Case Law:

This was a busy first half year on the judicial front and we discussed the most important decisions in previous columns. Go here if you would like to refresh your memory. Some cases were favorable to patentees, others not so much. Overall, it is a mixed bag. For instance, it is now more difficult to sue in a pro-plaintiff district but it can lead to larger awards if you are victorious. And while patentees can still be challenged through an IPR, 101 rejections (Alice doctrine of abstract idea) are below 50% for the first time in years since the recent Berkheimer decision. Net: neutral

Regulatory Environment:

Although most bills that pertain to changing the current patent laws will likely never be adopted, they are a good barometer of the prevailing narrative within the current administration and elected officials. In this regard, the tone has definitely moved from “patent trolls are bad” to “inventors are good”. The next step, which we saw just last week (see below) is to push a more aggressive discourse that “efficient infringers are bad”. If this becomes the new credo, we will find ourselves exactly at the opposite end of the spectrum from where things stood just a little while ago. Net: positive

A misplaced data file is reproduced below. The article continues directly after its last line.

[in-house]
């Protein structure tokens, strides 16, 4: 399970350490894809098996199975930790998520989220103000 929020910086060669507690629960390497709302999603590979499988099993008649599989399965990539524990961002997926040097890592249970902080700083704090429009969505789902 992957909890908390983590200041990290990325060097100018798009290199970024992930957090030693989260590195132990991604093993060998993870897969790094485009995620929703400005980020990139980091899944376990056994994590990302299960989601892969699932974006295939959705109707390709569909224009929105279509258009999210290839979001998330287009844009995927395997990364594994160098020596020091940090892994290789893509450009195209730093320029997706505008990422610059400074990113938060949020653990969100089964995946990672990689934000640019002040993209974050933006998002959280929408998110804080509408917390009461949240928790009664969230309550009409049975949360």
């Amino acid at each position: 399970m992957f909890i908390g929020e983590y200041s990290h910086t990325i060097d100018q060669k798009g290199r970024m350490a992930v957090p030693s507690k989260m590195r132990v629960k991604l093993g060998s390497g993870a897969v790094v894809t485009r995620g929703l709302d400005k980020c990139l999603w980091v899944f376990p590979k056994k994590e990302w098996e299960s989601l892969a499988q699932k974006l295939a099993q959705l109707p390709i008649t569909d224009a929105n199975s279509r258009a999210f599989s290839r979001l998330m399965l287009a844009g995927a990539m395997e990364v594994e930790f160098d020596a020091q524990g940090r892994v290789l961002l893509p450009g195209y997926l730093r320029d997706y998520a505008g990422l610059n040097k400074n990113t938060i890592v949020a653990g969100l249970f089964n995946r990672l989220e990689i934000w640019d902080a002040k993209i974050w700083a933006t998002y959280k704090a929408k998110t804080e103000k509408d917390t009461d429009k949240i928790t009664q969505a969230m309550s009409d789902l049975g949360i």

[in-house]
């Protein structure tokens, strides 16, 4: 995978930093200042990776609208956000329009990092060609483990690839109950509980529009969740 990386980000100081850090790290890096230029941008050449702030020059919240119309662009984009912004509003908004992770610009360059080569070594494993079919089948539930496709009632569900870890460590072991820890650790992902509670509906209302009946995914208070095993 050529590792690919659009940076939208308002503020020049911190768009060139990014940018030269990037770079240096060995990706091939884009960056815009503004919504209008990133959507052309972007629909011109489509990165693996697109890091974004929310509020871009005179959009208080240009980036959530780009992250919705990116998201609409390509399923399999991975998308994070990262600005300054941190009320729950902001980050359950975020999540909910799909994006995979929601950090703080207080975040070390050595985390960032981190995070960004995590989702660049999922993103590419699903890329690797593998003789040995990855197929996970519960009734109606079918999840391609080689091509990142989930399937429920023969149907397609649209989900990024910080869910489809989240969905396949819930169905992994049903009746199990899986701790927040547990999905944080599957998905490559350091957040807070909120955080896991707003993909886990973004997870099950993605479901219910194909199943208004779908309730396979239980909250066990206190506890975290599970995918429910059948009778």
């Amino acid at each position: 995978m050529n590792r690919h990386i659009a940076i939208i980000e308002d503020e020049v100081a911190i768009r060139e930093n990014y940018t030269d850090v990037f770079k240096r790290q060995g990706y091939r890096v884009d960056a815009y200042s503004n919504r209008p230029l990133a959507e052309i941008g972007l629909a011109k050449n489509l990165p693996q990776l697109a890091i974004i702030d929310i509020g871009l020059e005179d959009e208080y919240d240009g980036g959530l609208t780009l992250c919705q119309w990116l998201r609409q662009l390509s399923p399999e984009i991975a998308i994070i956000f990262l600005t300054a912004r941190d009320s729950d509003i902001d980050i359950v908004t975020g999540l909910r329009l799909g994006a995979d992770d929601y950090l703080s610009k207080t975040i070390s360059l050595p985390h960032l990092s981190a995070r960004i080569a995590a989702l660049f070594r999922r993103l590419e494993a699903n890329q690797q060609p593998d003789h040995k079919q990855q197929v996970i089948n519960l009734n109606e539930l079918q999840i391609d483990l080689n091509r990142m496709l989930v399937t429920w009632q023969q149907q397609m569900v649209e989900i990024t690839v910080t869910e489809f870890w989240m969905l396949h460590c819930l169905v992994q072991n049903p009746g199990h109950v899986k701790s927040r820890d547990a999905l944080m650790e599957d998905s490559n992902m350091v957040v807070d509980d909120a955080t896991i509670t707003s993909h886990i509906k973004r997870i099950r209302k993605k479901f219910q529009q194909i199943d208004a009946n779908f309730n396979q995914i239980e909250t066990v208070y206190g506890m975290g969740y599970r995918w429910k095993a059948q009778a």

Damage Awards:

We recently saw several damage awards in excess of $100M, many of which were not overturned. This is something we had not witnessed for a while. Equally important is that the companies on the receiving end of those awards are large operating technology companies who usually fight each case tooth and nail. It will be interesting to see if this changes their attitude towards patent owners. Net: positive